A model for predicting utilization ofmHealth interventions in low-resourcesettings: case of maternal and newborncare in Kenya

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Mburu and Oboko BMC Medical Informatics and Decision Making(2018) 18:67

Abstract
Background:
In low-resource settings, there are numerous socioeconomic challenges such as poverty, inadequate facilities, shortage of skilled health workers, illiteracy and cultural barriers that contribute to high maternal and newborn deaths. To address these challenges, there are several mHealth projects particularly in Sub-Sahara Africa seeking to exploit opportunities provided by over 90% rate of mobile penetration. However, most of these interventions have failed to justify their value proposition to inspire utilization in low-resource settings.
Methods:
This study proposes a theoretical model named Technology, Individual, Process-Fit (TIPFit) suitable for user-centred evaluation of intervention designs to predict utilization of mHealth products in low-resource settings. To investigate the predictive power of TIPFit model, we operationalized its latent constructs into variables used to predict utilization of an mHealth prototype called mamacare. The study employed single- group repeated measures quasi-experiment in which a random sample of 79 antenatal and postnatal patients were recruited from a rural hospital. During the study cond ucted between May and October 2014, the treatment involved sending and receiving SMS alerts on vital signs, appointments,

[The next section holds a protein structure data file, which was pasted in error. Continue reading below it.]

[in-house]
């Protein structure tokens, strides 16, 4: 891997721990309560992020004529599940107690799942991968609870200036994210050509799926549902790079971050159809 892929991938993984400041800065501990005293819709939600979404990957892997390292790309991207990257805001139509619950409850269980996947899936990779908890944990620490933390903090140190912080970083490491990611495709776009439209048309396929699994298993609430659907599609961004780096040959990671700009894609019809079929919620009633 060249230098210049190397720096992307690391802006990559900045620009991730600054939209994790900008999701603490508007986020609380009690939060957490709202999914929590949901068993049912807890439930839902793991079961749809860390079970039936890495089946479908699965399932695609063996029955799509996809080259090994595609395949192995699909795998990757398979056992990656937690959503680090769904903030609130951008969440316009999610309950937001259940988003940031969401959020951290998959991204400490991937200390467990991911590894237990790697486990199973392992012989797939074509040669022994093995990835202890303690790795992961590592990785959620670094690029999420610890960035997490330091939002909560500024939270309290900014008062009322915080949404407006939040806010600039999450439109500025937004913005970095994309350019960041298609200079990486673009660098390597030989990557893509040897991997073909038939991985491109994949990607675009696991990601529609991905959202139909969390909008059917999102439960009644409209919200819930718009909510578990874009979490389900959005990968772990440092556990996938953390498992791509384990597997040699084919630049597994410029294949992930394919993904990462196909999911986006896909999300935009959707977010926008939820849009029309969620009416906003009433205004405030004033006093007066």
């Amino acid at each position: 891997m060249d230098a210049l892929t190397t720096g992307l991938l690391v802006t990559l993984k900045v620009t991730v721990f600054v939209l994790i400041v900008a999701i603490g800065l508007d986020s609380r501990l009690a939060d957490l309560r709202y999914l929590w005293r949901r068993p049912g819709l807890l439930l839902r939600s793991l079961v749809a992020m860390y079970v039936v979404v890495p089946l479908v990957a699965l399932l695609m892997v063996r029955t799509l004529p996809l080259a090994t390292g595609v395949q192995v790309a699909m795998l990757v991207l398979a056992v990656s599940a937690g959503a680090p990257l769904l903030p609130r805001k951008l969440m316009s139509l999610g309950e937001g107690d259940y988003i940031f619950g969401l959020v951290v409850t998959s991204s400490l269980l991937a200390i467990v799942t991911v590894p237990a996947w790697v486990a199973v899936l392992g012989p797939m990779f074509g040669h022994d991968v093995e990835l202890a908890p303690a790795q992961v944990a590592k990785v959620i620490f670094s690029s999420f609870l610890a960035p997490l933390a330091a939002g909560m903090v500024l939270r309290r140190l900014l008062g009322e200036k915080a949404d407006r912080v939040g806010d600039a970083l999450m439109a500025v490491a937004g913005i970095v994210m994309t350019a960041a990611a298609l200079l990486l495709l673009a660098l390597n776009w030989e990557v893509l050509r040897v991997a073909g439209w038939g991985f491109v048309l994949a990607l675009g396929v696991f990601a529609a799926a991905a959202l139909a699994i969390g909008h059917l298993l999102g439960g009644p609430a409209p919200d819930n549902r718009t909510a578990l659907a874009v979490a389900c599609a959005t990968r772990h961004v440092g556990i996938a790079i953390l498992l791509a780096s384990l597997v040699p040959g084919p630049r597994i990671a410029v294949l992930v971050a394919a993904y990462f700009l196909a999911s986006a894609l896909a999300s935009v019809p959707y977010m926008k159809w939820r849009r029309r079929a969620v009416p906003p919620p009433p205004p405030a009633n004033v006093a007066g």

safe delivery, danger signs, nutrition, preventive care and adherence to medication.
Results:
Measurements taken during the study were cleaned and coded for analysis using statistical models like PartialLeast Squares (PLS), Repeated Measures Analysis of Variance (RM-ANOVA), and Bonferroni tests. After analyzing 73 pretest responses, the model predicted 80.2% fit, and 63.9% likelihood ofutilization. However, results obtained from initial post-test taken after three months demonstrated 69.1% fit, and utilization of 50.5%. The variation between prediction and theactual outcome necessitated improvement of mamacare based on feedback obtained from users. Three months later, weconducted the second post-test that recorded further drop in fit from 69.1 to 60.3% but utilization marginally improved from 50.5 to 53.7%.
 
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